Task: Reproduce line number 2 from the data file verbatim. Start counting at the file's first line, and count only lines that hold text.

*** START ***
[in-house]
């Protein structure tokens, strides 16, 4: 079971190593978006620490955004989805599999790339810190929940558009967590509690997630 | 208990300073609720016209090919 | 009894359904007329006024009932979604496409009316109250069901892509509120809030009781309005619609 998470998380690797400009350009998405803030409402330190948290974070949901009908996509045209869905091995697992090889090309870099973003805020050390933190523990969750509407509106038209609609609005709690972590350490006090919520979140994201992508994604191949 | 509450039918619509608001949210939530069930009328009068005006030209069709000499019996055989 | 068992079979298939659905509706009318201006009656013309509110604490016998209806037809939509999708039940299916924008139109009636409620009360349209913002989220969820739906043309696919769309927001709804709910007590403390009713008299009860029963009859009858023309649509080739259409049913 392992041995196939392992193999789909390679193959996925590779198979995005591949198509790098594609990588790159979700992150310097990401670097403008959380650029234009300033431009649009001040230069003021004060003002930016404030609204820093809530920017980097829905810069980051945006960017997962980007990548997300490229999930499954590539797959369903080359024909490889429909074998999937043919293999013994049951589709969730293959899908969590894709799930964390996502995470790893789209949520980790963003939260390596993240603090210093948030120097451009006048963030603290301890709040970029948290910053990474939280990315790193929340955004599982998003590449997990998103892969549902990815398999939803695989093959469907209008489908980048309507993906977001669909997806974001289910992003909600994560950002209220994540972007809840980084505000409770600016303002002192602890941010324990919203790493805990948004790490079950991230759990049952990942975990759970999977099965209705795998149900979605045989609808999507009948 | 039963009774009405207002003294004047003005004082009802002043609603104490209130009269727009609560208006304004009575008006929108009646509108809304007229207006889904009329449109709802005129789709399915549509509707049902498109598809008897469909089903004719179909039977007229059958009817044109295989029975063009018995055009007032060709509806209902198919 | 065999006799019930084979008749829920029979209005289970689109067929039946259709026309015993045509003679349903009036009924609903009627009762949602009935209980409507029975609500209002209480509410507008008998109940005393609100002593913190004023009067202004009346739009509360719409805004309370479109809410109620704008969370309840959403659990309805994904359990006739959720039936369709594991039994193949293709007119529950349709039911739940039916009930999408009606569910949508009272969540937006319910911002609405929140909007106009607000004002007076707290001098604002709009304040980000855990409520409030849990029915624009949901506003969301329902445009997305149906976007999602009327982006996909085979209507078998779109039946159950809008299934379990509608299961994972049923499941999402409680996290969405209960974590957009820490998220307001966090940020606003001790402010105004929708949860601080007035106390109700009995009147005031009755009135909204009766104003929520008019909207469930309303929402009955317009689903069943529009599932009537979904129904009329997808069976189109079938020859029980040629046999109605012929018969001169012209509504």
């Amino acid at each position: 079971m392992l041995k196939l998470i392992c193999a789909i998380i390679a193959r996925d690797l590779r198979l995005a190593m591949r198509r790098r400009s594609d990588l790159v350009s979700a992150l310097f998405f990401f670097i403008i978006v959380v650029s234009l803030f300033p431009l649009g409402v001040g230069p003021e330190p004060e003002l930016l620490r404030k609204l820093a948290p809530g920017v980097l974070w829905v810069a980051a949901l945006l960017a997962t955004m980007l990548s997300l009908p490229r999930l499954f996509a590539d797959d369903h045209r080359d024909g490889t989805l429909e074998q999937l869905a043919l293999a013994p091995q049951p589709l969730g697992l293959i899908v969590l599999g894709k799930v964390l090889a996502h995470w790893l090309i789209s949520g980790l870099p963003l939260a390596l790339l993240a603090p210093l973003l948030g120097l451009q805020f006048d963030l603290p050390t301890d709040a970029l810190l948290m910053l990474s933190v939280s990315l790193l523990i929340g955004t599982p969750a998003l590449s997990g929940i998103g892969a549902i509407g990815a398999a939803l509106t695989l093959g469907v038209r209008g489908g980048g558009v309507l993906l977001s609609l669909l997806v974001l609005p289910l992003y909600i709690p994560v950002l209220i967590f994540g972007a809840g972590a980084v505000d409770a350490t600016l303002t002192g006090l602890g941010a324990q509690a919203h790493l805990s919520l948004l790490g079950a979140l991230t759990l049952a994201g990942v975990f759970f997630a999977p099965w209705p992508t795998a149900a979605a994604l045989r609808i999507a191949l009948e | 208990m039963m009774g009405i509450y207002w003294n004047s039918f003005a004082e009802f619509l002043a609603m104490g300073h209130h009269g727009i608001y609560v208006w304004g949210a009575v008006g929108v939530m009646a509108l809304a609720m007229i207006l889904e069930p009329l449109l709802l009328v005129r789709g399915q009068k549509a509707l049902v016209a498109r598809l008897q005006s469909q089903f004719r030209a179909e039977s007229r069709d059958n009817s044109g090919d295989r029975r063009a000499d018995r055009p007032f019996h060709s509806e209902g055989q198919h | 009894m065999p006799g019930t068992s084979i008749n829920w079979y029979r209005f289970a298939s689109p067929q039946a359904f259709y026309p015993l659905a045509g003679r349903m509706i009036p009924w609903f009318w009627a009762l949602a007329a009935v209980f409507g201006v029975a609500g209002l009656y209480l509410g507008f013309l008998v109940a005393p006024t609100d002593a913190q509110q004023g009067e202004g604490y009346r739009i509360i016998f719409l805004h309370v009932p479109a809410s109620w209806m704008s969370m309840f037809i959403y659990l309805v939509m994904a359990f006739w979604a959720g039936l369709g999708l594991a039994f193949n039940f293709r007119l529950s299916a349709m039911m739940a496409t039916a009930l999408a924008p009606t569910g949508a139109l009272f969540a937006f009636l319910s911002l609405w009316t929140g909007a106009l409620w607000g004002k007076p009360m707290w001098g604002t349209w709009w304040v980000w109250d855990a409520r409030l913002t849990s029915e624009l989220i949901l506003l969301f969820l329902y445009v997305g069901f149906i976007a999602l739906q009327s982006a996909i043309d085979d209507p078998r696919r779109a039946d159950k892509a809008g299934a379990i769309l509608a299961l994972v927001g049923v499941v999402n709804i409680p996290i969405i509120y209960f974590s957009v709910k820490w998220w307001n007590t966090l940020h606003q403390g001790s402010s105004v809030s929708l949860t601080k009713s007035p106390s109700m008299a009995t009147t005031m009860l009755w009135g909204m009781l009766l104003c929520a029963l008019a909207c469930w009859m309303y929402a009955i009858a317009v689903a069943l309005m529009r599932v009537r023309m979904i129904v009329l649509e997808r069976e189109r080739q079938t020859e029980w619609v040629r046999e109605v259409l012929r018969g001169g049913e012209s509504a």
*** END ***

């Protein structure tokens, strides 16, 4: 079971190593978006620490955004989805599999790339810190929940558009967590509690997630 | 208990300073609720016209090919 | 009894359904007329006024009932979604496409009316109250069901892509509120809030009781309005619609 998470998380690797400009350009998405803030409402330190948290974070949901009908996509045209869905091995697992090889090309870099973003805020050390933190523990969750509407509106038209609609609005709690972590350490006090919520979140994201992508994604191949 | 509450039918619509608001949210939530069930009328009068005006030209069709000499019996055989 | 068992079979298939659905509706009318201006009656013309509110604490016998209806037809939509999708039940299916924008139109009636409620009360349209913002989220969820739906043309696919769309927001709804709910007590403390009713008299009860029963009859009858023309649509080739259409049913 392992041995196939392992193999789909390679193959996925590779198979995005591949198509790098594609990588790159979700992150310097990401670097403008959380650029234009300033431009649009001040230069003021004060003002930016404030609204820093809530920017980097829905810069980051945006960017997962980007990548997300490229999930499954590539797959369903080359024909490889429909074998999937043919293999013994049951589709969730293959899908969590894709799930964390996502995470790893789209949520980790963003939260390596993240603090210093948030120097451009006048963030603290301890709040970029948290910053990474939280990315790193929340955004599982998003590449997990998103892969549902990815398999939803695989093959469907209008489908980048309507993906977001669909997806974001289910992003909600994560950002209220994540972007809840980084505000409770600016303002002192602890941010324990919203790493805990948004790490079950991230759990049952990942975990759970999977099965209705795998149900979605045989609808999507009948 | 039963009774009405207002003294004047003005004082009802002043609603104490209130009269727009609560208006304004009575008006929108009646509108809304007229207006889904009329449109709802005129789709399915549509509707049902498109598809008897469909089903004719179909039977007229059958009817044109295989029975063009018995055009007032060709509806209902198919 | 065999006799019930084979008749829920029979209005289970689109067929039946259709026309015993045509003679349903009036009924609903009627009762949602009935209980409507029975609500209002209480509410507008008998109940005393609100002593913190004023009067202004009346739009509360719409805004309370479109809410109620704008969370309840959403659990309805994904359990006739959720039936369709594991039994193949293709007119529950349709039911739940039916009930999408009606569910949508009272969540937006319910911002609405929140909007106009607000004002007076707290001098604002709009304040980000855990409520409030849990029915624009949901506003969301329902445009997305149906976007999602009327982006996909085979209507078998779109039946159950809008299934379990509608299961994972049923499941999402409680996290969405209960974590957009820490998220307001966090940020606003001790402010105004929708949860601080007035106390109700009995009147005031009755009135909204009766104003929520008019909207469930309303929402009955317009689903069943529009599932009537979904129904009329997808069976189109079938020859029980040629046999109605012929018969001169012209509504």